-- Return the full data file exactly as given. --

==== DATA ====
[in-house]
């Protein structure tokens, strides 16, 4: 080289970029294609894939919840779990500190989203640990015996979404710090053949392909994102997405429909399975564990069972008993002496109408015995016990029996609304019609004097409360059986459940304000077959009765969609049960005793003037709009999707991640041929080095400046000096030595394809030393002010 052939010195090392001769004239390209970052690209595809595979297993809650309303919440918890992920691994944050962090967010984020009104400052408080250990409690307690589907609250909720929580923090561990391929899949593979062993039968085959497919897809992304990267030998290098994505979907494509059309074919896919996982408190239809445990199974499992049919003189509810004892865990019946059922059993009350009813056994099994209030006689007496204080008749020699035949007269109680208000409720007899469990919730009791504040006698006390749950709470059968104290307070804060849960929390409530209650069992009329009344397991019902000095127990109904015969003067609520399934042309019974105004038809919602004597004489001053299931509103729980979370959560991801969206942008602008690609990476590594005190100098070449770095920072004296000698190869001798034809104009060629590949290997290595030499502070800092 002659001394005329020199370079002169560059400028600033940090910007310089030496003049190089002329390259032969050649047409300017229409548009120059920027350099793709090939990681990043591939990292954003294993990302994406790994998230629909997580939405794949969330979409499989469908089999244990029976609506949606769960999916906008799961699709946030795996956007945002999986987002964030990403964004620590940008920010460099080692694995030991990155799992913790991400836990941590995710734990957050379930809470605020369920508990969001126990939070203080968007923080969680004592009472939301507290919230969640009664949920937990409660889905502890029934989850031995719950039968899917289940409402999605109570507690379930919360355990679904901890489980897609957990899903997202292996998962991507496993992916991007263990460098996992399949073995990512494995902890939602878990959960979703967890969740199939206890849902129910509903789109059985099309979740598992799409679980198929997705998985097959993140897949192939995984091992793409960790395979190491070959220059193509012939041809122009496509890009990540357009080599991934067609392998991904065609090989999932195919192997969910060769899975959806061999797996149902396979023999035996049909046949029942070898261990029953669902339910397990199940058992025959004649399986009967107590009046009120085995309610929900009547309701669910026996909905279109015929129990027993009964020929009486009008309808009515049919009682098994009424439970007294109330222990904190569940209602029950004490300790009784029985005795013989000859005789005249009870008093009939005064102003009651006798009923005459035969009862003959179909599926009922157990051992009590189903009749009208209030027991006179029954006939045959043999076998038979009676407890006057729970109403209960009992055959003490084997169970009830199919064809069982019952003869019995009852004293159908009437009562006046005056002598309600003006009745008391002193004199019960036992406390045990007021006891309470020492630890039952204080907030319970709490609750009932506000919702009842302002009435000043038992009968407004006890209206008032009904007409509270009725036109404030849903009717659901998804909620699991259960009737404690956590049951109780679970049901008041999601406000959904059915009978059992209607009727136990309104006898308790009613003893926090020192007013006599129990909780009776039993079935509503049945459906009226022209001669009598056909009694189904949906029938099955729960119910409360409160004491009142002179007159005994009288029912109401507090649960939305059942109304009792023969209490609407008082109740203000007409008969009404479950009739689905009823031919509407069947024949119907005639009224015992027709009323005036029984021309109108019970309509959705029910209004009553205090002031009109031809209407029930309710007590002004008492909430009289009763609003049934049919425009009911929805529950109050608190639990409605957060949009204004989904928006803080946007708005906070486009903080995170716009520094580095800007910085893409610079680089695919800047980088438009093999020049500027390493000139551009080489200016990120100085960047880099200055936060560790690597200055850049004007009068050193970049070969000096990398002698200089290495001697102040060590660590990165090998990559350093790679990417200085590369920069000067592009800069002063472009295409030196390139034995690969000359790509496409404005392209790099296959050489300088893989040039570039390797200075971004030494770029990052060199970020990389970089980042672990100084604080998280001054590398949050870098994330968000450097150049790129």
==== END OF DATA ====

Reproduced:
[in-house]
């Protein structure tokens, strides 16, 4: 080289970029294609894939919840779990500190989203640990015996979404710090053949392909994102997405429909399975564990069972008993002496109408015995016990029996609304019609004097409360059986459940304000077959009765969609049960005793003037709009999707991640041929080095400046000096030595394809030393002010 052939010195090392001769004239390209970052690209595809595979297993809650309303919440918890992920691994944050962090967010984020009104400052408080250990409690307690589907609250909720929580923090561990391929899949593979062993039968085959497919897809992304990267030998290098994505979907494509059309074919896919996982408190239809445990199974499992049919003189509810004892865990019946059922059993009350009813056994099994209030006689007496204080008749020699035949007269109680208000409720007899469990919730009791504040006698006390749950709470059968104290307070804060849960929390409530209650069992009329009344397991019902000095127990109904015969003067609520399934042309019974105004038809919602004597004489001053299931509103729980979370959560991801969206942008602008690609990476590594005190100098070449770095920072004296000698190869001798034809104009060629590949290997290595030499502070800092 002659001394005329020199370079002169560059400028600033940090910007310089030496003049190089002329390259032969050649047409300017229409548009120059920027350099793709090939990681990043591939990292954003294993990302994406790994998230629909997580939405794949969330979409499989469908089999244990029976609506949606769960999916906008799961699709946030795996956007945002999986987002964030990403964004620590940008920010460099080692694995030991990155799992913790991400836990941590995710734990957050379930809470605020369920508990969001126990939070203080968007923080969680004592009472939301507290919230969640009664949920937990409660889905502890029934989850031995719950039968899917289940409402999605109570507690379930919360355990679904901890489980897609957990899903997202292996998962991507496993992916991007263990460098996992399949073995990512494995902890939602878990959960979703967890969740199939206890849902129910509903789109059985099309979740598992799409679980198929997705998985097959993140897949192939995984091992793409960790395979190491070959220059193509012939041809122009496509890009990540357009080599991934067609392998991904065609090989999932195919192997969910060769899975959806061999797996149902396979023999035996049909046949029942070898261990029953669902339910397990199940058992025959004649399986009967107590009046009120085995309610929900009547309701669910026996909905279109015929129990027993009964020929009486009008309808009515049919009682098994009424439970007294109330222990904190569940209602029950004490300790009784029985005795013989000859005789005249009870008093009939005064102003009651006798009923005459035969009862003959179909599926009922157990051992009590189903009749009208209030027991006179029954006939045959043999076998038979009676407890006057729970109403209960009992055959003490084997169970009830199919064809069982019952003869019995009852004293159908009437009562006046005056002598309600003006009745008391002193004199019960036992406390045990007021006891309470020492630890039952204080907030319970709490609750009932506000919702009842302002009435000043038992009968407004006890209206008032009904007409509270009725036109404030849903009717659901998804909620699991259960009737404690956590049951109780679970049901008041999601406000959904059915009978059992209607009727136990309104006898308790009613003893926090020192007013006599129990909780009776039993079935509503049945459906009226022209001669009598056909009694189904949906029938099955729960119910409360409160004491009142002179007159005994009288029912109401507090649960939305059942109304009792023969209490609407008082109740203000007409008969009404479950009739689905009823031919509407069947024949119907005639009224015992027709009323005036029984021309109108019970309509959705029910209004009553205090002031009109031809209407029930309710007590002004008492909430009289009763609003049934049919425009009911929805529950109050608190639990409605957060949009204004989904928006803080946007708005906070486009903080995170716009520094580095800007910085893409610079680089695919800047980088438009093999020049500027390493000139551009080489200016990120100085960047880099200055936060560790690597200055850049004007009068050193970049070969000096990398002698200089290495001697102040060590660590990165090998990559350093790679990417200085590369920069000067592009800069002063472009295409030196390139034995690969000359790509496409404005392209790099296959050489300088893989040039570039390797200075971004030494770029990052060199970020990389970089980042672990100084604080998280001054590398949050870098994330968000450097150049790129």